A mixture of history, science and folklore form the foundation for claims that Athens is one of the most haunted places in the world ó and Ohio University one of the most haunted campuses in the country.
Many places on campus, including the greens, are haunted, Henderson said. Among these haunted places is the bell tower that sits atop Cutler Hall, Ohio University's oldest building, which is filled with spirits, and the ghostly basketball team that lurks in The Convo, said Andy Henderson, owner and operator of the Web site Forgotten Ohio, www.forgottenoh.com, a listing of haunted sites in Ohio created in 1999.
"You'll find out there's a relationship between what's true and what people say," "It's a collective memory and remembering things that nobody wants to remember," Henderson said.
Centuries of spirituality
According to the British Society for Psychical Research, Athens is considered one of the most haunted places in the world. This is partly attributed to one of Athens County's highest mountain peaks, Mt. Nebo.
Mt. Nebo first became a spiritual hotspot in the 1700s when Native American tribes, such as the Shawnee, occupied the land. They refrained from hunting and camping in the area because it was considered sacred ground, said John Kachuba, an Ohio University English instructor and author of the book Ghosthunting Ohio.
But it wasnít until a family named the Koons settled on the land in the mid-1800s that the legends began. The spiritualist family became minor celebrities for quite some time with their claims that they could communicate with the dead, Henderson said.
The lay of the land
In addition to the history, one reason why Athens is a hub for ghost stories is because it is an epicenter for magnetic fields called ley-lines, according to the British Society for Psychical Research. These lines of magnetic radiation can be found all over the world. Kachuba said several of these lines cross just beneath Athens' soil.
Another geographical signature to Athens is the pentagram of cemeteries that encloses the OU campus and puts Wilson Hall at its core.
In pagan tradition, the center of a pentagram is safe from paranormal activity. But Wilson Hall is viewed as an exception, possibly because it might be built on top of an old cemetery, as mentioned in a 2000 episode of ABC [sic] Family's The Scariest Places on Earth. Some students visit "the demon in the door" of room 428, which is rumored to be sealed off because of strange activities.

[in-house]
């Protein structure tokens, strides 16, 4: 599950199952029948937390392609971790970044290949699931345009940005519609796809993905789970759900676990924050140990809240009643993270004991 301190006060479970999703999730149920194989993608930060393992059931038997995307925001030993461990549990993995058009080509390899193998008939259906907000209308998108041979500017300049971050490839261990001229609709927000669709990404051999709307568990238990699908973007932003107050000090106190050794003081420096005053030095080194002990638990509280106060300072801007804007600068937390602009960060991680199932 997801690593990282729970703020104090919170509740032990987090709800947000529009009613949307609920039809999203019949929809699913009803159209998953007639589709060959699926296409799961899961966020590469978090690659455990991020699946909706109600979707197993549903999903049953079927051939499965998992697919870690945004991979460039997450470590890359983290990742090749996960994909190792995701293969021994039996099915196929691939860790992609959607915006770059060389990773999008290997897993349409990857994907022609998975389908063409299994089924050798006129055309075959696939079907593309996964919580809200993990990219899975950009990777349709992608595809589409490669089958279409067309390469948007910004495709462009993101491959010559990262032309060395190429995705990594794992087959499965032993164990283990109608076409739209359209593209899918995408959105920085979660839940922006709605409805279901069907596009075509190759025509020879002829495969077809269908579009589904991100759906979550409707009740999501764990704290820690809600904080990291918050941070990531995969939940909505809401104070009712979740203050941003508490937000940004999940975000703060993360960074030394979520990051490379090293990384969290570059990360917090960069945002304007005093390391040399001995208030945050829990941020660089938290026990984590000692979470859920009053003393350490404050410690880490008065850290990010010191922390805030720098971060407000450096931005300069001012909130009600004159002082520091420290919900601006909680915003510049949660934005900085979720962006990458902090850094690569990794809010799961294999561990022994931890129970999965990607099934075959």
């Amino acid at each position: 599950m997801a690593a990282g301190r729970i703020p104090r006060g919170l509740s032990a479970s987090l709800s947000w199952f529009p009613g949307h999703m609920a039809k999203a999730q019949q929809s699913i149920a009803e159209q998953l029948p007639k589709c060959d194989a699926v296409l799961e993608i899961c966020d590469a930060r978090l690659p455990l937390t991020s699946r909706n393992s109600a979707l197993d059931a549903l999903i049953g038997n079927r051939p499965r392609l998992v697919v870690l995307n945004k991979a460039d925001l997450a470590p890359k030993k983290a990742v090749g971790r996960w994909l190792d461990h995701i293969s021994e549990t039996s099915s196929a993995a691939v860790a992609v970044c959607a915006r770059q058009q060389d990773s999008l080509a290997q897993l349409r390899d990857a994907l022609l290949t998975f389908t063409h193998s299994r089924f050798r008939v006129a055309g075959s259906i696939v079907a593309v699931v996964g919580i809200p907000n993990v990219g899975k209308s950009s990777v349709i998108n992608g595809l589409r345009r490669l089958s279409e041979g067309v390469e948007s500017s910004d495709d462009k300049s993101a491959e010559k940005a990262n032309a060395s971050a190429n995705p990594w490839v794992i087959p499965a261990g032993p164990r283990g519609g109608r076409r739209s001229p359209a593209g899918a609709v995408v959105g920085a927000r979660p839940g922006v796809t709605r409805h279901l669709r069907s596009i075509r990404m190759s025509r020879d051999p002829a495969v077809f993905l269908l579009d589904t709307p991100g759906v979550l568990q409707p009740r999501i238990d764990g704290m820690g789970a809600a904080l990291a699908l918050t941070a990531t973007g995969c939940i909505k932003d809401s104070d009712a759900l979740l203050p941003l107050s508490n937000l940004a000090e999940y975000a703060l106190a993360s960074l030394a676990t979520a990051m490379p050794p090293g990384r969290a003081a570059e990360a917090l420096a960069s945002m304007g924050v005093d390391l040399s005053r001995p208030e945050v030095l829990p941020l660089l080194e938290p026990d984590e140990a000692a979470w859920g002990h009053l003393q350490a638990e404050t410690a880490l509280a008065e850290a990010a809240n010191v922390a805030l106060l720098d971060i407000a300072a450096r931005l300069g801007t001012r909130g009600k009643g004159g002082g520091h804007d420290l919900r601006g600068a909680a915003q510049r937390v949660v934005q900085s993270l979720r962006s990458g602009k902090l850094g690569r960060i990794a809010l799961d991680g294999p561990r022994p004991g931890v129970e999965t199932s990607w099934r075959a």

The pentagram theory is often disputed.
"If you really look at a map of the Athens area, there are close to 50 cemeteries that surround the city," Kachuba [sic] said. "If you add all that, my guess is you can probably connect any couple of them and get a pentagram."
Towering over Athens
The Athens Mental Health Center, known today as The Ridges, is the only mental health facility in Ohio that is still standing in its original form, Henderson said. Almost as famous as the immense structure that watches over the campus is the story of an inmate, Margaret Schilling, who was virtually buried alive within the structure.
There are many theories as to how Schilling ended up in an abandoned part of the building and even more speculation as to why she didnít try to seek help. But there is no mistaking the imprint of her body that has remained long after she was discovered, her clothes folded neatly beside her corpse.
Many of the stories that are shared around the campfire late at night are more than just folklore. They are based on fact, history and science and may be altered as years pass. Still many others are accounts of what people see. They may not be anything but a trick of the eye.
"I've talked to nuns, judges, police, professors ó all people you would expect to be normal rational thinking people," Kachuba said. "Everyone [sic] of them will swear 100 percent what they experienced. I'm in no position to tell them they didnít."